Alexander Wilson was born in Renfrewshire, Scotland; he was removed from school at the age of ten and from the age of thirteen worked as a weaver. For three years Wilson traveled as a peddler, selling, among other items, his poems. He contributed to The Glasgow Advertiser and The Bee. After engaging in a dispute with some master weavers Wilson was suspected of treason and emigrated to America in 1794. He worked as a schoolmaster in Pennsylvania and New Jersey before undertaking the work that made him famous, his American Ornithology.
The Hollander, or light weight: a poem. 1790.
Poems. 1790, 1791.
The laurel disputed: or the merits of Allan Ramsay and Robert Ferguson contrasted in two poetical essays [with E. Picken]. 1791.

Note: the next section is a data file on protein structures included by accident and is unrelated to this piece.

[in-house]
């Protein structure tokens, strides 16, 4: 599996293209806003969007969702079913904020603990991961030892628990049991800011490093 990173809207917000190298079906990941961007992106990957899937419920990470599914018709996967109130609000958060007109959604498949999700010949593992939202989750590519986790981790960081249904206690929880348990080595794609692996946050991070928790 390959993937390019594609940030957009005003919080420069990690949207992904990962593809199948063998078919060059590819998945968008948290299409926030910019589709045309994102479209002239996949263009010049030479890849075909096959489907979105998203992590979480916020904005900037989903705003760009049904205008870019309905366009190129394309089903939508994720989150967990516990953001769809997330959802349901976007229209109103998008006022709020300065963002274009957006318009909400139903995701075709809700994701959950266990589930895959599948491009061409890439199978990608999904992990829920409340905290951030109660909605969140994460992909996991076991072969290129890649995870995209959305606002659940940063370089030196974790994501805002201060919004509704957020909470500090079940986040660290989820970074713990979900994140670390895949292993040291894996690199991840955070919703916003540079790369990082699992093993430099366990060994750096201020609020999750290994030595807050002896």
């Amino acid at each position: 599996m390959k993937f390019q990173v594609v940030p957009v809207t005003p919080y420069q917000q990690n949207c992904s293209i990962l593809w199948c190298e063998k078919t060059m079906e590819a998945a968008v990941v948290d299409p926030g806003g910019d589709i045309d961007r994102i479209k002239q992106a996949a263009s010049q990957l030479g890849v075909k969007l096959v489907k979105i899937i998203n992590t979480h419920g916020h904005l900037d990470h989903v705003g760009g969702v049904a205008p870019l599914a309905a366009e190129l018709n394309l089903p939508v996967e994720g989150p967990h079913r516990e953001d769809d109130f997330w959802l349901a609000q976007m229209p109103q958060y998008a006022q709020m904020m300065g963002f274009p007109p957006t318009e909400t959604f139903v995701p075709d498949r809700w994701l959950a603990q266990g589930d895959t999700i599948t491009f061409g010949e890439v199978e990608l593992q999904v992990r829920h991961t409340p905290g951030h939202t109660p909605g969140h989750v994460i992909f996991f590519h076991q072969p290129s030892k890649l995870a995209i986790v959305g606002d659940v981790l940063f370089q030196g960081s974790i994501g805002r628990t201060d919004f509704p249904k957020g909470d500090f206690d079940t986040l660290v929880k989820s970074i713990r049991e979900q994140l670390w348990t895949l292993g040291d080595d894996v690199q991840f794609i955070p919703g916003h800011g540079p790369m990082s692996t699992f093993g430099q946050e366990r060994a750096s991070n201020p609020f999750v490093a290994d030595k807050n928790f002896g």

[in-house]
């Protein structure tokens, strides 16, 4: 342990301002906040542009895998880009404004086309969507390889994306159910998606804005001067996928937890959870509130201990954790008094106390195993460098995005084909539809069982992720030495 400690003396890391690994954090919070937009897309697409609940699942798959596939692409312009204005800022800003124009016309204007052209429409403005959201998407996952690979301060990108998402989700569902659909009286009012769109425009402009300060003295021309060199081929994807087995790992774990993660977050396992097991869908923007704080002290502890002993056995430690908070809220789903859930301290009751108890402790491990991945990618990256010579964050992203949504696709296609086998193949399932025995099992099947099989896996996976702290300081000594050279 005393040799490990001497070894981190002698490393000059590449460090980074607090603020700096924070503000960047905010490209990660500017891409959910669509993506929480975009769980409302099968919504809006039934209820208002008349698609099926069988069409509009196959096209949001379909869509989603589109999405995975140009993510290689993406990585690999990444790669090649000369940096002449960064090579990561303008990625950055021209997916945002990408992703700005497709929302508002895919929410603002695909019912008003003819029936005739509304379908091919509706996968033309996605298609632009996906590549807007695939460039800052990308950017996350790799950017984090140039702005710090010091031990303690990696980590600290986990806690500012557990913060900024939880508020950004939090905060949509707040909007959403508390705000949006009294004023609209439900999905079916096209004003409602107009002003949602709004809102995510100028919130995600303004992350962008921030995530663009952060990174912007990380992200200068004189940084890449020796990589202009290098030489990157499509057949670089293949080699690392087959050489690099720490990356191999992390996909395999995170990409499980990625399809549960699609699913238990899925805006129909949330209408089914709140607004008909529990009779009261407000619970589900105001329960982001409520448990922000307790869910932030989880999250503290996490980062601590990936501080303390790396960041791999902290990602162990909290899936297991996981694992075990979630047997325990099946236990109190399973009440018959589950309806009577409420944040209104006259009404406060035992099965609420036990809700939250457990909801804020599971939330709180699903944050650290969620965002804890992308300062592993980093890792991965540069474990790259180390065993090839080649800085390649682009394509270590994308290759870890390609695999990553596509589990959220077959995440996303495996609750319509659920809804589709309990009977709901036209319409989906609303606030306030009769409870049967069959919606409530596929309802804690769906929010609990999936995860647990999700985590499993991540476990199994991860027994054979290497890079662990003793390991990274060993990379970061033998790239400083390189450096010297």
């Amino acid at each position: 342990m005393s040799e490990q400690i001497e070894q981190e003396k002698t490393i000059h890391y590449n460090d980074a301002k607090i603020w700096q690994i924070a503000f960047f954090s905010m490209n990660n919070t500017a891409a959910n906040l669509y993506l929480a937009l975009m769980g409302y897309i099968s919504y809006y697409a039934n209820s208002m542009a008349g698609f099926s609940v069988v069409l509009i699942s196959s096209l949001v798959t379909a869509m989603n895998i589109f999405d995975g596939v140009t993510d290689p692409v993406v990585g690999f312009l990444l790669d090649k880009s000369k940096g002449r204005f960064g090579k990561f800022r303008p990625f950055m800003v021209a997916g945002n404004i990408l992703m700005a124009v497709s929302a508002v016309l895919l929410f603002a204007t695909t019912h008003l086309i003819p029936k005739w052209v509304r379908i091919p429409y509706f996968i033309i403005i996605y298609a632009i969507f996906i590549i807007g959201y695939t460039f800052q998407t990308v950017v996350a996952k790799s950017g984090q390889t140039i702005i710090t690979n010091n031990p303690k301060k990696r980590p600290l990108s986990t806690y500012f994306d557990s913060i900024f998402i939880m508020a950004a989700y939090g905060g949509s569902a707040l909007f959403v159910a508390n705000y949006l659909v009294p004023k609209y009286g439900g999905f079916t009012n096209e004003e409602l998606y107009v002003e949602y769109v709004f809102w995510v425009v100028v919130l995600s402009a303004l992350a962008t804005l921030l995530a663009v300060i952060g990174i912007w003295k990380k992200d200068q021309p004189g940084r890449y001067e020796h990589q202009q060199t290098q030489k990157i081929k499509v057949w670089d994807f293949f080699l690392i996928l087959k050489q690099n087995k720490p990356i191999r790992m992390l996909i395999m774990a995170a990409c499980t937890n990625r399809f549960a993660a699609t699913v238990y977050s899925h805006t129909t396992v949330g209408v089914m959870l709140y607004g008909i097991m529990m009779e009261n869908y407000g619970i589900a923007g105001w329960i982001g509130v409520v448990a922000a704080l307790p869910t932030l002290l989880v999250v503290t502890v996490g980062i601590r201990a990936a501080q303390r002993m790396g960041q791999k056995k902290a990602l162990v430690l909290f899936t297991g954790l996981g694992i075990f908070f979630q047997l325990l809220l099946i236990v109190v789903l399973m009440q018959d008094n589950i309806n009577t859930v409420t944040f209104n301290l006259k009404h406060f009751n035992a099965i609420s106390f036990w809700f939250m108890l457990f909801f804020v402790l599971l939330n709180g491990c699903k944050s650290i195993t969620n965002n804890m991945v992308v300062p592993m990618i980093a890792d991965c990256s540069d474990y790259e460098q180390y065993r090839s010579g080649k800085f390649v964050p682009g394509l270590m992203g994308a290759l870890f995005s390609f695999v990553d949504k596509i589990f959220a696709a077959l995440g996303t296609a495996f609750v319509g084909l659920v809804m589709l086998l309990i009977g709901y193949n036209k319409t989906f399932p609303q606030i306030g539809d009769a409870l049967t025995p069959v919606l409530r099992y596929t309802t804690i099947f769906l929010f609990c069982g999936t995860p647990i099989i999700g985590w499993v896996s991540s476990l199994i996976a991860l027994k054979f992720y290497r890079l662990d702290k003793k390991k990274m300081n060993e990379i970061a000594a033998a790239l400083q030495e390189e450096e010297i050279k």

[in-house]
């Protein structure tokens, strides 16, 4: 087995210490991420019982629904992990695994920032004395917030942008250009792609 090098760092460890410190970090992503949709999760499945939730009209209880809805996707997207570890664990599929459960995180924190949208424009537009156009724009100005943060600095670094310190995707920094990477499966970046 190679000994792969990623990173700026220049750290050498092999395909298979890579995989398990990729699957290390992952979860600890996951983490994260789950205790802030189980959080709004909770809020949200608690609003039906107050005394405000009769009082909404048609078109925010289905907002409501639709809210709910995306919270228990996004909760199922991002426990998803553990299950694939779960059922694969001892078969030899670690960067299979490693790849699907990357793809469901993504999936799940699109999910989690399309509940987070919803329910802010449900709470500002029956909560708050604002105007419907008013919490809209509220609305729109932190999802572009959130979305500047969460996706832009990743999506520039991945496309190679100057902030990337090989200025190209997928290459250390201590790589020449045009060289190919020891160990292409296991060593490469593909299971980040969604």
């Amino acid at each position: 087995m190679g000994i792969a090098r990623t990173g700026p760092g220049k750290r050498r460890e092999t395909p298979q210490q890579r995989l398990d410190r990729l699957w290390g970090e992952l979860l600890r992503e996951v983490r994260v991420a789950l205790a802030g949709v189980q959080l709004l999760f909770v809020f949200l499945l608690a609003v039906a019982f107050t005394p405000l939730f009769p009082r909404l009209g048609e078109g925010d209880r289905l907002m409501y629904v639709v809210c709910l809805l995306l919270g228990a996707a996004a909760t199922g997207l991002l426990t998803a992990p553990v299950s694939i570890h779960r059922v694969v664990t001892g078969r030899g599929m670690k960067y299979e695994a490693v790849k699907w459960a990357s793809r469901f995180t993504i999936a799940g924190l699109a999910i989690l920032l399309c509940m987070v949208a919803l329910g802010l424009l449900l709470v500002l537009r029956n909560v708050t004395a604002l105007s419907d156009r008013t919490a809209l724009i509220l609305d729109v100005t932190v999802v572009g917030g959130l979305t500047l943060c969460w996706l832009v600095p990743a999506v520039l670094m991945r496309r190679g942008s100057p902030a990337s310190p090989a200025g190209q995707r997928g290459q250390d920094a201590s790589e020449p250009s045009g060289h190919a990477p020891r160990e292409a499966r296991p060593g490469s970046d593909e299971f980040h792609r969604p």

The shark, or Lang Mills detected: a poem. 1792.
The tears of Britain: a poem. 1793?
Watty and Meg: or the wife reformed. 1795.
The loss o' the pack: a true tale. 1796.
Rab and Ringan: a tale in verse. 1796.
Oration on the power and value of national liberty. 1801.
The solitary tutor. 1809.
Poetical hints to a certain character. 1809.
The foresters: a poem descriptive of a pedestrian journey to the falls of Niagra. 1809-10.
American ornithology. 9 vols, 1808-1813.
Poems, chiefly in the Scottish dialect. 1816.
Poems, with a life. 1816.
The spouter: a true tale. 1847.
New way of raising the wind: or Habbie Simpson and his wife. 1868.
Poems and literary prose, ed. A. B. Grosart. 2 vols, 1876.
Life and Letters, ed. Clark Hunter. 1983.